Lagerfeld was a true culture vulture who equally embraced the high and low. In 2004, he was the first significant couture designer to collaborate with H&M, a mass-market fast fashion brand. At the time, such a notion was unfathomable. This particular capsule collection's success truly changed the fashion retail landscape. It sparked a series of partnerships with high-end fashion designers to create affordable fashions for a broader, more mainstream audience.
Lagerfeld was famously obsessed with his cat, Choupette, and even published two books honoring his great feline love. At this year’s Met Gala, celebrities paid homage to Choupette on the red carpet, such as musicians Doja Cat, Lil NasX, and actor Jared Leto. In September 2014, Choupette was a special guest editor for The Karl Daily, a tongue-in-cheek advertising publication designed to look like a newspaper. Again, Lagerfeld loved printed matter in all forms, and this broadsheet was a creative way to publicize Lagerfeld’s brand and products, as well as an outlet to share his satirical look at the fashion industry and give his fans a personal insight into the world of Karl. Inside this special newspaper were ads for all of Lagerfeld’s product lines, a street-style photos section called “The Karl Kids,” a comic strip, fictional dating personal ads, faux celebrity gossip, horoscopes, and personal profiles on the designer and his muses. The Karl Daily was distributed in seven European cities.
Where’s Karl?: A Fashion Forward Parody is an homage to the designer and a fashion version of the popular children’s Where’s Waldo? character search books. Fun fact: our former Costume Institute curatorial intern Ajiri Aki authored this book. One of the scenes in the book is a Met Gala event featuring many Costume Institute staff, including yours truly, wearing a black dress and carrying a pile of library books over to Lagerfeld and Choupette’s table!
Lagerfeld was a regular contributor to the New York City-based specialty publication Visionaire. This unconventional fashion magazine playfully blurs the line between a periodical and an artist book. Since the early nineties, each issue of Visionaire has had a different theme and cast of collaborators and is produced in various formats. A popular object for our library show-and-tell presentations is Visionaire Number 44, entitled Toys, a box of five Kidrobot branded toys designed by five fashion designers complete with doll accessories including a point-and-shoot camera, a flower, martini glass, and a 90’s style cell phone. The doll was made in Lagerfeld’s likeness: his signature uniform of sunglasses with a black jacket, white shirt, skinny pants, and even the white hair pulled back in a low ponytail.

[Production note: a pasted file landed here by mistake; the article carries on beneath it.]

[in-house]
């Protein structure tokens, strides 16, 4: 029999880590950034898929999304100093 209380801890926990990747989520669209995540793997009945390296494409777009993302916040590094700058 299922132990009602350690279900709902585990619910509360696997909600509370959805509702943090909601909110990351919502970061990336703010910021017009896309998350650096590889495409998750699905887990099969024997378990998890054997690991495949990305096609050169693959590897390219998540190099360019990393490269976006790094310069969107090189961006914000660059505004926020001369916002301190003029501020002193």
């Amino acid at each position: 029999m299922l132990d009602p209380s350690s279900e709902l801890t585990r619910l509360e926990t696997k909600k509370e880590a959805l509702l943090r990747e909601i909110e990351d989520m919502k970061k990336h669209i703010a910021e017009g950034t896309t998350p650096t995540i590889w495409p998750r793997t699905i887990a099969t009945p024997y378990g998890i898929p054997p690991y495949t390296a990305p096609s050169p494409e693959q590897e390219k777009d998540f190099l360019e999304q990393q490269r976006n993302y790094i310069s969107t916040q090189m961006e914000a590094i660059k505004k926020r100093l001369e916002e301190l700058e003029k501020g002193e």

Another collaboration was with fellow German publisher and printer Gerald Steidl, Fendi by Karl Lagerfeld (published in 2015).They created a mixed media book object documenting five decades of the designer’s work as the artistic director of the luxury Roman fashion house since 1965. Five volumes are encased in a wooden box that is reminiscent of the box of oil pastels that would have been found on Lagerfeld’s studio desk. Included are 137 sketches, his Fendi logo designs, interviews with the designer entitled “50 Questions / 50 Answers,” a conversation with fashion journalist and filmmaker Loic Prigent, a poster, a USB stick containing eight short fashion films, and a linen bag. All of these are carefully housed in a custom-made archival box created by our Book Conservation colleagues.